THE LONE RANGER
NO. 125By the time The Lone Ranger No. 125 (Dec. 1958—Jan. 1959) rolled off the press, Dell had been printing comics starring the masked hero since the ‘40s, and Clayton Moore’s TV show was history—though his place on the comic book cover would last until the final Dell issue in 1962.
After more than a decade of stories, some reprinted from the comic strip, one can imagine the books’ creators looking around for something new. They found it in the post-Comics Code culture of educational comics. Having ever been on the good side of the Code anyway with a series of promises to parents (remember, Dell Comics are Good Comics), it was a natural fit. More than a few stories were built around a central topic, and action gave way, more or less, to the main players’ pedantic dialog.
With No. 125 we have the Six Gun Issue, an interesting look at a variety of firearms via some loose story frames. While Tom Gill turned in solid art, writer Paul S. Newman doesn’t get his usual credit for these tales, and I’m not surprised. The stories read as if produced by the editors of the Encyclopedia Britannica, and one can only speculate on anyone’s individual contribution.
The first entry, The Gunfight, is about a gun salesman training a young tough to use a double action revolver in order to get revenge on the Ranger. The reader gets an education too as several panels are dedicated to explanations of the mechanism.
In the second story, Twelve Quick Shots, readers learn that the Spencer eight-shot repeating rifle is a big improvement over the old single shot muzzle-loading Springfield. When a band of Cheyenne warriors get their mitts on a bunch of Spencers, soldiers at a nearby fort aren’t too concerned, until the Indians suddenly have more ammunition than they ought to. The Lone Ranger discovers that the crafty natives are reloading the cartridges –and you can find out how to do it too, just be reading the story!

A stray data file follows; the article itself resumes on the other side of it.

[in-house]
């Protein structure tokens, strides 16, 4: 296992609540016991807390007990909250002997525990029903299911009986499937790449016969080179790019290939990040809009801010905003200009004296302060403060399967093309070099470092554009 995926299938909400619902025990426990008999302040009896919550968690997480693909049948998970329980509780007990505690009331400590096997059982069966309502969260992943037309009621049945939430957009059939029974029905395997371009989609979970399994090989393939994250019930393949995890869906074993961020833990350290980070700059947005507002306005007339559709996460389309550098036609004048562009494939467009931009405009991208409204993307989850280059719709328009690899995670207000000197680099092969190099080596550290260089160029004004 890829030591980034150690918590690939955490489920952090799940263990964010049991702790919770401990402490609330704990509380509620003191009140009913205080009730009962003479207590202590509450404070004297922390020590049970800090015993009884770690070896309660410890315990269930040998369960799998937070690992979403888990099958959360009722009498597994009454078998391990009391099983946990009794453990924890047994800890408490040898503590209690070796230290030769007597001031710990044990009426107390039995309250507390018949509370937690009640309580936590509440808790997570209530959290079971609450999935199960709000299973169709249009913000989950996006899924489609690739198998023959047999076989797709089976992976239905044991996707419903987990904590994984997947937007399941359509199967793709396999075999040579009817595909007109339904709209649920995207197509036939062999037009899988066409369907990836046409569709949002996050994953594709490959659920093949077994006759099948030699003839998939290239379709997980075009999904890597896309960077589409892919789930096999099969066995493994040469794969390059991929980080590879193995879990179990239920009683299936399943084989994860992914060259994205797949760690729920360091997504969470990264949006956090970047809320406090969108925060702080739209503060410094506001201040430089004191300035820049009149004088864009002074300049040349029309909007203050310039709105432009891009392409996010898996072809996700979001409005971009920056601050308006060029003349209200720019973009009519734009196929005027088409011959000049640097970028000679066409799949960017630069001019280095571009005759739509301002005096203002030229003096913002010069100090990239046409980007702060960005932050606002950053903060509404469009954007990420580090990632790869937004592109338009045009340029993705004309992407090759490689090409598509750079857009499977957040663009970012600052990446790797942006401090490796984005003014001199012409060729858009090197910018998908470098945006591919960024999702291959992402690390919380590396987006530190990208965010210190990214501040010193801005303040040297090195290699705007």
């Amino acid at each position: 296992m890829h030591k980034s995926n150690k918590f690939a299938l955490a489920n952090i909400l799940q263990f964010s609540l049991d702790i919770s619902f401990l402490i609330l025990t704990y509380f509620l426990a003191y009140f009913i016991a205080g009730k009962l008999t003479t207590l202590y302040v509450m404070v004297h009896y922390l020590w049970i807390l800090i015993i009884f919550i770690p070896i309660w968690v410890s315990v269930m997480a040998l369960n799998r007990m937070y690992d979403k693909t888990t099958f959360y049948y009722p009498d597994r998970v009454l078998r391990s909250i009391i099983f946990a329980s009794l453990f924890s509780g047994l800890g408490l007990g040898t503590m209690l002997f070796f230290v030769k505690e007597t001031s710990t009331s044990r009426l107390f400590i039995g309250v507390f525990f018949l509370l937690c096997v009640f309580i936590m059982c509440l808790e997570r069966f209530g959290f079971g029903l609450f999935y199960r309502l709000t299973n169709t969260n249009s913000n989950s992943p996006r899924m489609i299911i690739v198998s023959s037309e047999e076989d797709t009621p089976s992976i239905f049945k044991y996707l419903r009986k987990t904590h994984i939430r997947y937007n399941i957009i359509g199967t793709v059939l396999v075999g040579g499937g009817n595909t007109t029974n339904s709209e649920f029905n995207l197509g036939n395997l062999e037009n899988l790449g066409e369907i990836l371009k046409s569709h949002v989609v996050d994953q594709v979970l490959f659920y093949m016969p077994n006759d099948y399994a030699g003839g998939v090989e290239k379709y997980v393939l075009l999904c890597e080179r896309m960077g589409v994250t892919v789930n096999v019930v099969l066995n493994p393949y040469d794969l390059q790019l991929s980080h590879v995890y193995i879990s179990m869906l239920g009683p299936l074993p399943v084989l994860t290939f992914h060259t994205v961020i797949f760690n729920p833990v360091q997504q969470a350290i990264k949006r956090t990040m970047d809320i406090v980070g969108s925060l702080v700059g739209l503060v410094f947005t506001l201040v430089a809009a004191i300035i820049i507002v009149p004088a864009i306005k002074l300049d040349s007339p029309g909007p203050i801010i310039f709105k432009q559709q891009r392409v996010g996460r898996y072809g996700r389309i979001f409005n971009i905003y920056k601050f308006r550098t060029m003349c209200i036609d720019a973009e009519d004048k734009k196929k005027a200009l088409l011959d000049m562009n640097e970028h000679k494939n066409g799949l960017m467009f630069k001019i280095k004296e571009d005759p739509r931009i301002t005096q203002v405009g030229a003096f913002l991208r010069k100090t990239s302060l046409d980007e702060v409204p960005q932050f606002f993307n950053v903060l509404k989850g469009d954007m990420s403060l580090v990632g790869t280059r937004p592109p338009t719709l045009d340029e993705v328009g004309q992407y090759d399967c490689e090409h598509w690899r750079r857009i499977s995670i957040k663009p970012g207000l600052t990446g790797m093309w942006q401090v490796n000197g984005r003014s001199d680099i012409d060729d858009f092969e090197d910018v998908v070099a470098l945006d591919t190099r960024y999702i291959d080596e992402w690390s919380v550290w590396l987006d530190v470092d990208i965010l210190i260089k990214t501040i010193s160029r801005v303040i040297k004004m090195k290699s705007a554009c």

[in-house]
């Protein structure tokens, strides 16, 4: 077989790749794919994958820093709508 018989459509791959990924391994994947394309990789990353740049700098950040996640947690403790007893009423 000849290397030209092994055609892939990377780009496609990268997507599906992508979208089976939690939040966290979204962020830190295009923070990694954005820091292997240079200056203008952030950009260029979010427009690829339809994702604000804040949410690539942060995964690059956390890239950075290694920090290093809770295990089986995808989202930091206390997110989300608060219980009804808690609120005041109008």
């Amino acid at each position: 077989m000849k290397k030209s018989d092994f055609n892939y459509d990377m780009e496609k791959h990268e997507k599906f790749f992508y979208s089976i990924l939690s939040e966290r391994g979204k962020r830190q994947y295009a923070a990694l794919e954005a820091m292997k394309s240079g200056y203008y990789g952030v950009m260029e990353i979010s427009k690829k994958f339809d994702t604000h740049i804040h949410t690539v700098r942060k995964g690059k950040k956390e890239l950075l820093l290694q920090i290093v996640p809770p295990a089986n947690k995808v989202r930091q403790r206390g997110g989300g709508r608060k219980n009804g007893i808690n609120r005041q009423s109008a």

In the third tale, The Unwanted Gun, we find out that the little Derringer is as deadly as anything, especially when worn in a wrist holster—a concealed rig for the right forearm that proves to be the downfall of a card playing killer when the Lone Ranger sees him use a left-handed deal.
No Six Gun Issue could be complete without giving your newly enlightened audience a chance to join in on the fun. With full color ads for Mattel cap guns on the inside front cover, and a back cover devoted to the Daisy Air Rifle, Dell Comics knew where its bread was buttered.Dell’s Lone Ranger comics are rarely pulp masterpieces, but there’s always something fun to discover in these hunks of comic book history.
Best good-guy line by the Lone Ranger—I respect all people, Mr. Dallas, for all races and creeds helped make our west grow!
Best Anachronistic Line From The Daisy Air Rifle Ad—Fun to pack in a suitcase for travel by auto, bus, train, or plane!
CONTRIBUTOR: RICHARD PROSCH
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